While praying recently for a fresh wind of prayer, I ran across the following. I've edited it slightly, for I first scribbled this in a journal over twenty years ago. Twenty years! Before iPads, Kindles, Twitter, Pinterest, smart phones, dumb phones, texting, mobile apps. Back then, people went to dinners disconnected, engaging in conversation with no concerns about a purse ringing just as salads arrived. Yet even then, I was aware of how hard it was to tune in to the gentle presence of God.
'We can hardly hear anything in this world of ceaseless distraction. Our ancestors, even our recent ones, would be simply overwhelmed by the barrage of noises that surround us in this busy world, in this busy western world. We are bombarded by entertainment, images, music, sounds, distractions we carry with us wherever we go.
Perhaps we find our own thoughts too disturbing, so we drown them out with ceaseless chatter. Maybe inactivity reminds us too clearly that we were created to fill our time with God, so we flee from the reminders by cramming our days full of mindless clutter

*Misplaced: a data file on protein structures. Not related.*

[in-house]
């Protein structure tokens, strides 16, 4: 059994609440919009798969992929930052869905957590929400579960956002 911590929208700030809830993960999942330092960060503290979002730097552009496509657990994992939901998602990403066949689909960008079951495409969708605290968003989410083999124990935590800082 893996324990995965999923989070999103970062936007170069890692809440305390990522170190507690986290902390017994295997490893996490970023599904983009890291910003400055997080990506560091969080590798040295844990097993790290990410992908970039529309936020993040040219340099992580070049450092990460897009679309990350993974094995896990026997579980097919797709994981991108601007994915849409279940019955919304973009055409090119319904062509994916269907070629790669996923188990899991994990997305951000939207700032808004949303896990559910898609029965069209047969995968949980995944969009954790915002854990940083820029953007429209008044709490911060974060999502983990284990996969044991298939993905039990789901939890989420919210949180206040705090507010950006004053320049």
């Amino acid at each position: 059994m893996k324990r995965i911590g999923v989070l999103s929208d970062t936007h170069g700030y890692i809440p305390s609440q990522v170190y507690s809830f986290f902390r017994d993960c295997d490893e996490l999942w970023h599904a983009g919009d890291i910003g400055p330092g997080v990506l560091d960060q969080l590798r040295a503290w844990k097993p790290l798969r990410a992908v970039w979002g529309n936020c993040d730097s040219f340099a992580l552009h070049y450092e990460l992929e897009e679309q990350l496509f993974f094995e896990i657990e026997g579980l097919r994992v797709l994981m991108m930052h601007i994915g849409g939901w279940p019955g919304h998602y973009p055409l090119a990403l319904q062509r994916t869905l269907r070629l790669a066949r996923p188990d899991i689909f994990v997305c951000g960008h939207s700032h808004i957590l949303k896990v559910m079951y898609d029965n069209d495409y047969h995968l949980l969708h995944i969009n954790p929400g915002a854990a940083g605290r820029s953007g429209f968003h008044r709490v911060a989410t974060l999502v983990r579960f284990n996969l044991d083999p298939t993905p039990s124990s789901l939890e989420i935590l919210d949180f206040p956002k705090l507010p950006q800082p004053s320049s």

I know this because I am so this way, busily fluttering amid distractions that keep me blissfully unaware.
If only we could see it! If only we could see the drama in which we're engaged! If only we could peer, eyes unveiled, into the truth for just a minute. I can't believe that such acute awareness would not utterly change our lives...'
Over twenty years later, I am still struggling to quiet down and 'listen.' Funny. I thought I'd be settled into a real routine by now. Not so.
Perhaps because routine has never been easy for me? Possibly. Maybe because distractions are becoming daily more present and ever more convenient for all of us? Surely.
And, if I'm honest, probably because some part of me would rather look at glitter than into scripture. It's a tough thing to consider, an even tougher thing to admit. But it is at least partially true. After all, a bit of online glitz will not remind me that I need to take time to pray for situations on the world stage. Or perhaps that I can even, if I give Him time and space, encounter the loving presence of God.
Encountering the Presence of God. Imagine! I can do this very thing in prayer, even in the silence of my heart. I know how this works; I've done it for years: I can sit down and pray, giving God time and space and attention. I can take another look at Lectio Divina.
Why on earth am I waiting? Maybe if I ask Him, and maybe if I sit long enough to hear His still, small Voice, Our Lord will answer this very question.
I pick up my Bible. I open it.
Again I begin.
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